Thin Red line between Cyber-Insurance and Privacy-Insurance

Often I have been asked to explain the cyber-insurance and it’s need to have from organizational point of view when it comes to electronic activities and at the same time I have often heard that customers asking whats the difference between cyber-insurance and privacy-act (insurance)

Therefore, I thought I’ll put this down as a post explaining the Thin Red Line between both

Both covers the technology services and products. The policies are intended to cover both liability and property losses that may results when a business engages in various electronic activities e.g. selling on the internet or collecting data within its internal electronic network.

Notably, but not exclusively both Cyber and Privacy policies cover a business liability for a data breach in which the firm’s customer’s personal information , such as SIN or Credit card number is exposed or stolen by a hacker or other criminal who has gained access to the firm electronic network. The policy coverage has variety of expenses associated with data breaches, including notification costs, credit monitoring, cost to defend claims by state regulators, fines and penalties, also loss resulting from Identify theft.

Therefore, Cyber and Privacy Insurance is often confused with technology errors and omission (tech E&O). In contrast to cyber and privacy insurance, tech E&O coverage is intended to protect providers of technology products and services, such as computer software and hardware manufactures and firms that store corporate data on an off-site basis.

Before anyone get confused what Errors and Omission Tech E&O means here.

Errors and omissions insurance (E&O) is a type of professional liability insurance that protects companies and their workers or individuals against claims made by clients for inadequate work or negligent actions.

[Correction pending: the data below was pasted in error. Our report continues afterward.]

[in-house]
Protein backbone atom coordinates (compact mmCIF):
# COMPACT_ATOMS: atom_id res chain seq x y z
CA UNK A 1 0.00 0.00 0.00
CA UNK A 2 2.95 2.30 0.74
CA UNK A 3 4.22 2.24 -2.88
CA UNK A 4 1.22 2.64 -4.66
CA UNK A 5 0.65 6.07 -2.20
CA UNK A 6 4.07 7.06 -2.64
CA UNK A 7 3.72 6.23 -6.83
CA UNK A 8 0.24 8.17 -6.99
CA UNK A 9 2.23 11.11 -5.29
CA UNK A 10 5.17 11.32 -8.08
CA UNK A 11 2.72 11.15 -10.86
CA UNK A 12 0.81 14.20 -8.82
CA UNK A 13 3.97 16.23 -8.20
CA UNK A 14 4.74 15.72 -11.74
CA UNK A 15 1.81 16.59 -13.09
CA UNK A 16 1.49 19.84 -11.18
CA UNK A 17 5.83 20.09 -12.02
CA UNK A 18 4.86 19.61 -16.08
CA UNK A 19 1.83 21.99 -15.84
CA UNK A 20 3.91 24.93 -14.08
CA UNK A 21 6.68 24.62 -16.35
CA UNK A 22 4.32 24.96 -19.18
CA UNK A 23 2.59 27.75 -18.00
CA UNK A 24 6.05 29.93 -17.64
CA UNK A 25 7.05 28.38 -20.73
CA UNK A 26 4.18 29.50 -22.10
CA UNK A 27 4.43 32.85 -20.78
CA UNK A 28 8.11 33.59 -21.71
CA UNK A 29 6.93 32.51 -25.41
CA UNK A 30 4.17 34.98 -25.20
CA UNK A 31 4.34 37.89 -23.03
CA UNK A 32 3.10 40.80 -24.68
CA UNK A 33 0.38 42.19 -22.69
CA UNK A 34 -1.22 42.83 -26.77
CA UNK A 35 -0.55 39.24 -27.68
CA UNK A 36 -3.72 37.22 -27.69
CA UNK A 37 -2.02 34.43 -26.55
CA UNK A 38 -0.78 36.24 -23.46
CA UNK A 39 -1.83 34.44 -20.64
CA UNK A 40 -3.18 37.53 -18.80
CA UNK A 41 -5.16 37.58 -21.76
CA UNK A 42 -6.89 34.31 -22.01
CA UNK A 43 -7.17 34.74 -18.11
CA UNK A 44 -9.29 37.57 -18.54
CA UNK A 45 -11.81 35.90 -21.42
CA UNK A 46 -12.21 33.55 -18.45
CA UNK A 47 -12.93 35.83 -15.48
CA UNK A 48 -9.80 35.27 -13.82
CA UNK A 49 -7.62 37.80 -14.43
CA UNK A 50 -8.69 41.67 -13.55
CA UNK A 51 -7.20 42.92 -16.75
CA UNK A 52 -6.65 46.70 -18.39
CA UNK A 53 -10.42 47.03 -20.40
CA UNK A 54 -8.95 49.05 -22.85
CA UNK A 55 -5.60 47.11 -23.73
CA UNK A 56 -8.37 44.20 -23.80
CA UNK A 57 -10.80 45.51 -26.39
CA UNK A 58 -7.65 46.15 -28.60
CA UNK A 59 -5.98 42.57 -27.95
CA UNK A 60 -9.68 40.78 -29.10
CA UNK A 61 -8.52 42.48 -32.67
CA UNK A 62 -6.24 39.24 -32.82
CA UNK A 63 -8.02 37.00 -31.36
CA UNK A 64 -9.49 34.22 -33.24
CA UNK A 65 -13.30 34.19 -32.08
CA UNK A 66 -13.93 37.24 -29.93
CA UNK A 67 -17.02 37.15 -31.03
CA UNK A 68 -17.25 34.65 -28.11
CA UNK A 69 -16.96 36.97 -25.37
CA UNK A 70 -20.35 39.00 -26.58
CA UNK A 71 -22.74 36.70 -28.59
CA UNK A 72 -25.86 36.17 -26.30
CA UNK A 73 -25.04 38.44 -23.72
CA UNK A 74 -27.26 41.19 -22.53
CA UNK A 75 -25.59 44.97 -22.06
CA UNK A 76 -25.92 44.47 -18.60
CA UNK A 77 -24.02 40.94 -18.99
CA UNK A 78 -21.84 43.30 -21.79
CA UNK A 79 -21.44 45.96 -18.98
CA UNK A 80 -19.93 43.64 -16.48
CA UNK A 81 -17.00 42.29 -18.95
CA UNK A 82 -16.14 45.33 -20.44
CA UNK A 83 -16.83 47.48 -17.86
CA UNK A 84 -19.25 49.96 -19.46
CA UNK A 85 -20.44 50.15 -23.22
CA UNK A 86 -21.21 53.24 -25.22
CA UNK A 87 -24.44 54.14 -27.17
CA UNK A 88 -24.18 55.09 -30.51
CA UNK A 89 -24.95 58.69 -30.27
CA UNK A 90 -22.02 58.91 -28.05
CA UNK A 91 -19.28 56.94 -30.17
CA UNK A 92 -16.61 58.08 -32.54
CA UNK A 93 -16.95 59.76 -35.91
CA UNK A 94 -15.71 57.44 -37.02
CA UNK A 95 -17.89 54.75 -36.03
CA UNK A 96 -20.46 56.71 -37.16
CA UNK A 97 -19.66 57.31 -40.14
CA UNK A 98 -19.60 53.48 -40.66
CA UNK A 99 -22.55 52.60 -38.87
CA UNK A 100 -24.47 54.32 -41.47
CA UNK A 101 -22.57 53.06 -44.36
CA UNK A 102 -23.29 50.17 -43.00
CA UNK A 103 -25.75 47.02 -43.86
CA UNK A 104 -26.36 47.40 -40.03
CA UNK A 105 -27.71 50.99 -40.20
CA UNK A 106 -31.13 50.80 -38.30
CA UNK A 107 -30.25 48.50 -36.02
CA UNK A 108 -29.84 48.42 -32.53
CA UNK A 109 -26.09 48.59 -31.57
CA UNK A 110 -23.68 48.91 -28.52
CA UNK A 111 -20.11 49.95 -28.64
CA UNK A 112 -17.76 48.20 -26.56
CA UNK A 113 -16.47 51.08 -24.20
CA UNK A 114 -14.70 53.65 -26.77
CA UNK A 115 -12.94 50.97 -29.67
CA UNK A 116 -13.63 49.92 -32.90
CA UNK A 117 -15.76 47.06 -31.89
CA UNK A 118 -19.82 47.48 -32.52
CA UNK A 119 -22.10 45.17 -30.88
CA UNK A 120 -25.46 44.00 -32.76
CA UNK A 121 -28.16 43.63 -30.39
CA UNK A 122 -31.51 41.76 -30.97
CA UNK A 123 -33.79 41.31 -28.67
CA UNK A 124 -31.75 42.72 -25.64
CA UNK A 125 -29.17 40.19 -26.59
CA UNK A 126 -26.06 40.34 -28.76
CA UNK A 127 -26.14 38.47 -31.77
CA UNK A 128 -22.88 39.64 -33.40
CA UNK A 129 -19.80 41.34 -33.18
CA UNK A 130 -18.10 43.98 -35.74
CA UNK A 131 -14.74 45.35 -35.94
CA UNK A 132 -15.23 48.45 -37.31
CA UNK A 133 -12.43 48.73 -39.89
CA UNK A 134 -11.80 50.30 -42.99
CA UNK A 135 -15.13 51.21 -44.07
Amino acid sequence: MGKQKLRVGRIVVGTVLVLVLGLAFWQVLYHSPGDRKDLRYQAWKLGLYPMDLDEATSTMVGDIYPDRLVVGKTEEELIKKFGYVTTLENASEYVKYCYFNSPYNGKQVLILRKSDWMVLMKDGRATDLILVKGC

Errors and omissions insurance often covers both court costs and any settlements up to the amount specified by the insurance contract.

Now Cyber Insurance 101:

What does AMX, HomeDepot, North Dakota Uni Sys and Target have in common? They are all part of the 342 data breaches exposing 9,015,970 personal records that have occurred till June 10, 2014, according to non-profit identity Theft Resource Center (ITRC)

Cyber Coverage can mean different things to different people but mainly cyber coverage is a mix of these four components. Errors and Omissions, Media Liability, Network Security and Privacy.

Before I continue a bit more , I would suggest to download and read IBM Data-Breach report of 2016 at (

Anyhow what interests me the most is that both Network Security and Privacy coverage  VS cyber Insurance , each covers the First-party coverage applied to direct costs for responding to privacy breach or security failure and same case with cyber insurance that policy typically covers first party as well as third party.

Another good document which I was able to search up , which I still have not finished reading yet was (

Few other abstracts which I was able to gather from different authorities for a little better understanding are as following


Microsoft RCE Flaw

On May 8th 2017 , Gooleg Project Zero team researcher ‘Tavis Ormandy’ tweety about a weakness discovery for Windows platform.

Roughly about 8 hours of this tweet from the researcher. Microsoft responded to all of it’s Enterprise Customers with a lengthy email like the one below, I know this because our Cyber Team which I am part of also received it and even though I had read the tweet 8 hours ago, we were still scrambling to find the impact radius of this flaw.

First, before we dive into it, let me tell you what is a RCE vulnerability , RCE stands for Remote Code Execution and this RCE was discovered in MS Malware Protection Engine which by default runs on newer Operating Systems of Microsoft.

MS email alerts to Enterprise Customers.


What is the purpose of this alert?